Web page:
In asking for our daily bread we practice poverty of spirit and detachment from worldly goods. When we beg Him to forgive us our sins we make an act of sorrow for them. By forgiving those who have trespassed against us we give proof of the virtue of mercy in its highest degree.
Through asking God's help in all our temptations, we make acts of humility, prudence and fortitude. As we wait for Him to deliver us from evil we exercise the virtue of patience.
Finally, while asking for all these things -- not for ourselves alone but also for our neighbor and for all members of the Church--we are carrying out our duty as true children of God, we are imitating Him in His love which embraces all men and we are keeping the commandment of love of neighbor.
If we are mean in our hearts what we say with our lips and if our intentions are not at variance with those expressed in the Lord's Prayer, then by reciting this prayer, we hate all sin and we observe all of God's laws. For whenever we think that God is in heaven -- as we place ourselves in His presence we should be filled with overwhelming reverence. Then the fear of the Lord will chase away all pride and we will bow before God in our utter nothingness.
When we say the name Father and remember that we owe our existence to God by the means of our parents and even our knowledge to our teachers who hold the place and are the living images of God, then we cannot help paying them honor and respect, or, to be more exact, honoring God in them. Nothing then, too, would be farther from our thoughts than to be disrespectful to them or hurt them.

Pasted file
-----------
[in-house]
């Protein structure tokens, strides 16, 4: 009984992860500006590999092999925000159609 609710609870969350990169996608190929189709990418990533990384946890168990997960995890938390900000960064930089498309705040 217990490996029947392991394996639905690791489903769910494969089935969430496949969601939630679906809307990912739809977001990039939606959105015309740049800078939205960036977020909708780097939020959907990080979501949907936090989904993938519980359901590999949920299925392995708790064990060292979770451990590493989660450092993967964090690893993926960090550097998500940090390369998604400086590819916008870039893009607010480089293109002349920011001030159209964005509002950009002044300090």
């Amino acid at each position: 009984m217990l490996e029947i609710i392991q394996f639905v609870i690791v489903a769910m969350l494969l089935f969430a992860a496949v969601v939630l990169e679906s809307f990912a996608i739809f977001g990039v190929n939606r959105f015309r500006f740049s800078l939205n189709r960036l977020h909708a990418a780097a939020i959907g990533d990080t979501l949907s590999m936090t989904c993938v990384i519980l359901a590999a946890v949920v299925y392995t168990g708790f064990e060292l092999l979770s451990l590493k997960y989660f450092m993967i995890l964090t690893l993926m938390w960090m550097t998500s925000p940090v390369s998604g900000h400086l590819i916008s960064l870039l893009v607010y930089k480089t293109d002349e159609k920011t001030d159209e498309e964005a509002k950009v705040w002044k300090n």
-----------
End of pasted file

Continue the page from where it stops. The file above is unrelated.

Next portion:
We are never farther from blaspheming than when we pray that the Holy Name of God may be glorified. If we really look upon the Kingdom of God as our heritage we cannot possibly be attached to the things of this world.
If we sincerely ask God that our neighbor may have the very same blessings that we ourselves stand in need of, it goes without saying that we will give up all hatred, quarreling and jealousy. And of course if we ask God each day for our daily bread we shall learn to hate gluttony and lasciviousness which thrive in rich surroundings.
While sincerely asking God to forgive us as we forgive those who trespass against us we no longer give way to anger and thoughts of getting even -- we return good for evil and really love our enemies.
To ask God to save us from falling into sin when we are tempted is to give proof that we are fighting laziness and that we are genuinely seeking means to root out our vicious habits and to work out our salvation.
To pray God to deliver us from evil is to fear His justice and this will give us true happiness. For since the fear of God is the beginning of wisdom, it is through the virtue of the fear of God that men avoid sin.
For the complete contents of the Butter Rum Cartoon, click here.
For the complete contents of the Butter Rum Cartoon, click here.